I am trying to understand exactly how sampling the DTFT to get the DFT works. The signal I'm trying to analyze is $x(n)$ seen below.

Signal x

$$x(n) = \delta(n\pm2) + 2\delta(n\pm1) + 3\delta(n)$$

Taking the DTFT, we have \begin{align} X(\omega)&= \sum\limits_{i=-\infty}^\infty x(n)e^{-j\omega}\\ &= \left(e^{j2ω} + e^{-j2ω}\right) + 2\left(e^{jω} + e^{-jω}\right) + 3\\ &= 2\cos⁡(2ω) + 2(2\cos⁡ω) + 3\\ &= 3 + 4\cos⁡ω + 2\cos⁡(2ω) \end{align}

I next implemented this in MATLAB:

x = [1 2 3 2 1];
N = size(x,2);
w = -pi:0.01:pi;
X_DTFT_computational = freqz(x,1,w);
X_DTFT_analytical = 3 + 4*cos(w) + 2*cos(2*w);

This results in the following graphs: DTFT

Next, I compute the DFT in two ways: 1. I apply an FFT to the original signal $x(n)$. 2. I sample the DTFT.

The code that achieves this is as follows:

% FFT of x
X_DFT_computational = fftshift(fft(x))

% DFT = Sampled DTFT
X_DFT_analytical(1) = 3 + 4*cos(-4*pi/N) + 2*cos(2*(-4*pi/N));
X_DFT_analytical(2) = 3 + 4*cos(-2*pi/N) + 2*cos(2*(-2*pi/N));
X_DFT_analytical(3) = 3 + 4*cos(0)       + 2*cos(2*(0));
X_DFT_analytical(4) = 3 + 4*cos(2*pi/N)  + 2*cos(2*(2*pi/N));
X_DFT_analytical(5) = 3 + 4*cos(4*pi/N)  + 2*cos(2*(4*pi/N));

Plotting the DFT (while showing the DTFT for comparison), I have DFT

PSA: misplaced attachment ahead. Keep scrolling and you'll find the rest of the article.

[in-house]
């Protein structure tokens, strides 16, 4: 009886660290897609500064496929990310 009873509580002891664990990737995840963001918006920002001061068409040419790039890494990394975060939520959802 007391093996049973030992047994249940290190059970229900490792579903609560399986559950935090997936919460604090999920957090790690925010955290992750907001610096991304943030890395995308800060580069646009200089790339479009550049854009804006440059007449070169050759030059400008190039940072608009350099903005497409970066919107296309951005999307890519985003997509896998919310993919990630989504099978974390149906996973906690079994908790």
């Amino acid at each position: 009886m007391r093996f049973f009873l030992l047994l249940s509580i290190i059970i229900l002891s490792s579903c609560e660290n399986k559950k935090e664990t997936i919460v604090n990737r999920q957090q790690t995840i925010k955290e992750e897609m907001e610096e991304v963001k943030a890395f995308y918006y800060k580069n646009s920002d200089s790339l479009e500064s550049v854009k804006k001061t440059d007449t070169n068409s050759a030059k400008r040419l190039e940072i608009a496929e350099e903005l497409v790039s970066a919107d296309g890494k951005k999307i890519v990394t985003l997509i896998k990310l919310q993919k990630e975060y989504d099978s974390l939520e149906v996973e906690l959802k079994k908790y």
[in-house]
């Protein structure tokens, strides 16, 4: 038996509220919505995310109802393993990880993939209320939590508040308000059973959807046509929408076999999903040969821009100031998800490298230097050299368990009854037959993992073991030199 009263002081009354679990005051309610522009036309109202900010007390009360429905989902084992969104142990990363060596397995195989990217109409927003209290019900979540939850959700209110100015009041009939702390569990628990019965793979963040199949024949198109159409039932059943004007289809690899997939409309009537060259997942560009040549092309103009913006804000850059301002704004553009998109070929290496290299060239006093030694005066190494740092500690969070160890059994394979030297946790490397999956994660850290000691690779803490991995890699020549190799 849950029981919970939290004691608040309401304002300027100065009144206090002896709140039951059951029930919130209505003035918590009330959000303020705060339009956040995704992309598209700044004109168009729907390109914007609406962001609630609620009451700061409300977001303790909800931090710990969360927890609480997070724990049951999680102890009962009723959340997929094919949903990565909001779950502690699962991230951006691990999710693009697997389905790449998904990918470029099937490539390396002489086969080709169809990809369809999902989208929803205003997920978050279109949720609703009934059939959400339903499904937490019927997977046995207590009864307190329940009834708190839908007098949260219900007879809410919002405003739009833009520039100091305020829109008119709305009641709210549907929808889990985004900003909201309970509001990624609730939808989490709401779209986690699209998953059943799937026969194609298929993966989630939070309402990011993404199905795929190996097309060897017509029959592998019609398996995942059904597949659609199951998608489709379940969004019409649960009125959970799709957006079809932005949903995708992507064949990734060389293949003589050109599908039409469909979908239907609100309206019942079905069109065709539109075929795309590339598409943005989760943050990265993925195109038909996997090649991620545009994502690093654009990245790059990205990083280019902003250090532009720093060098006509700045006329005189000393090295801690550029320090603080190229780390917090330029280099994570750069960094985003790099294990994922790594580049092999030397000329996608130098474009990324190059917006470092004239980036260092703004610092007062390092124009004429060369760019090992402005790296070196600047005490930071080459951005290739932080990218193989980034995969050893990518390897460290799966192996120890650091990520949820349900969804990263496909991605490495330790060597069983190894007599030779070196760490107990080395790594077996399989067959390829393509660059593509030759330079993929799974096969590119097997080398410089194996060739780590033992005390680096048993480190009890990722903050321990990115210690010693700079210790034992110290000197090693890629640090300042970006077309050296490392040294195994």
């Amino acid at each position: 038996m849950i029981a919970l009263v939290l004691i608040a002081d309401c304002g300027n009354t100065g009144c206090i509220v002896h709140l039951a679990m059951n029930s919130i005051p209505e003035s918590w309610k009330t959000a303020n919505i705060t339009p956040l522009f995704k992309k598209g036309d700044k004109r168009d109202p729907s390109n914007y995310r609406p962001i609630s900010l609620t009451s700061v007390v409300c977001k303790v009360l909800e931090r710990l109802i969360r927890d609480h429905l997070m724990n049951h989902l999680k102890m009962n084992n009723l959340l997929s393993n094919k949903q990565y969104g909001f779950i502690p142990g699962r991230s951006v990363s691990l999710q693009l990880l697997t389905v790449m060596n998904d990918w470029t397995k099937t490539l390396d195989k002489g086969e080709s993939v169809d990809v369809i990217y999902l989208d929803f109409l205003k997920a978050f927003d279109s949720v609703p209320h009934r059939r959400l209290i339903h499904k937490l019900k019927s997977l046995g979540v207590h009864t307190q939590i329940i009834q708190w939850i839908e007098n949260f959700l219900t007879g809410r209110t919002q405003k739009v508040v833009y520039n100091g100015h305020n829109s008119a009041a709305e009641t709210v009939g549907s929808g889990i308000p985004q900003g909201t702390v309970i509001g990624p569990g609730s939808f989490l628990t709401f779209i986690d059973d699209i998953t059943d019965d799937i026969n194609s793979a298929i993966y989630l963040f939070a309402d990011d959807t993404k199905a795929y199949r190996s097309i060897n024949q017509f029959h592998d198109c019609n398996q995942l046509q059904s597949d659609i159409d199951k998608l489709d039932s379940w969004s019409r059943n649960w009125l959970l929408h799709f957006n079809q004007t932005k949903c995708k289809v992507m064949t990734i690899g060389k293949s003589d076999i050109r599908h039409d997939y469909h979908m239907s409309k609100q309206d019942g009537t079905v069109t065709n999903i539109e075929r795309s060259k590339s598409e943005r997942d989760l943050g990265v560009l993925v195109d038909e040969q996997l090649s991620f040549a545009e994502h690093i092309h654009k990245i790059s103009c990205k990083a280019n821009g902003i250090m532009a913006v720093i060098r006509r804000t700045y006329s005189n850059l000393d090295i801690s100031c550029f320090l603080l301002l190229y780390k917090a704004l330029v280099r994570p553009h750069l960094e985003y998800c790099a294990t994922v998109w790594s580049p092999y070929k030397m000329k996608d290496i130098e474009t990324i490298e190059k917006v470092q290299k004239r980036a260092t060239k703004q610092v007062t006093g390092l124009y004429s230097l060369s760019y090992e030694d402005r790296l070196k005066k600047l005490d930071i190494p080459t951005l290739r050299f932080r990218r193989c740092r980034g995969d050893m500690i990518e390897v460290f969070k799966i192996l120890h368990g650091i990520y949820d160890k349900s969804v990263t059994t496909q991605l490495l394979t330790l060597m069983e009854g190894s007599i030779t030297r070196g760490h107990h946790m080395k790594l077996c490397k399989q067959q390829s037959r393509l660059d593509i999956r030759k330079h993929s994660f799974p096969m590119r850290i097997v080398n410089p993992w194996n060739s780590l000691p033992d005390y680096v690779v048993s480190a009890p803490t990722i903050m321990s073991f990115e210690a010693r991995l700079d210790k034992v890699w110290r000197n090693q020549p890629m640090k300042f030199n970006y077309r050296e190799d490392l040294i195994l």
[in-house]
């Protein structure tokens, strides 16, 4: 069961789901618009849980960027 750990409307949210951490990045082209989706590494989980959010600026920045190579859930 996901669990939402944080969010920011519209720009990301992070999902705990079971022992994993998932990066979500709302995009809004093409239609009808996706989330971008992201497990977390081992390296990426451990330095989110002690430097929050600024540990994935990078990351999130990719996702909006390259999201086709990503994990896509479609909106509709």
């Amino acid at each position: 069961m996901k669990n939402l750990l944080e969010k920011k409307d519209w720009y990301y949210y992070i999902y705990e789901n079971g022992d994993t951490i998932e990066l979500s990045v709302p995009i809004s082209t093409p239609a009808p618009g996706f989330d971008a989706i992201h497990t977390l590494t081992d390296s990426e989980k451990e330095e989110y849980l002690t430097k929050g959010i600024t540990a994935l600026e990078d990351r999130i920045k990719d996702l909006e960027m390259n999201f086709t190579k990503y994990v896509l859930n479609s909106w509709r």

The magnitude of the FFT does give me the correct result. But just plotting the FFT alone gives me a complex signal (the graph shows the real part).

Why is this signal giving a complex FFT when $x(n)$ is both real and symmetric?


1 Answer 1


You defined the signal vector as x = [1 2 3 2 1]. Since the DFT is defined by

$$X[k]=\sum_{n=0}^{N-1}x[n]e^{-j2\pi nk/N}$$

the command fft(x) computes the DFT of the signal


This signal is not symmetrical with respect to $n=0$, and it is not equal to the signal you computed the DTFT of.

If you want to compute the DFT of the signal


you have to periodically continue it in the interval $n\in [0,N-1]$ (with $N=5$):

x = [3 2 1 1 2]

This results in a real-valued and symmetrical DFT, as expected:

X = fft(x);
X =

   9.00000   2.61803   0.38197   0.38197   2.61803
  • $\begingroup$ Matt, you answered my question perfectly. Thank you friend. Now I need to figure out how to extend this to a 2D signal. $\endgroup$
    – Josh
    Oct 9, 2016 at 6:54

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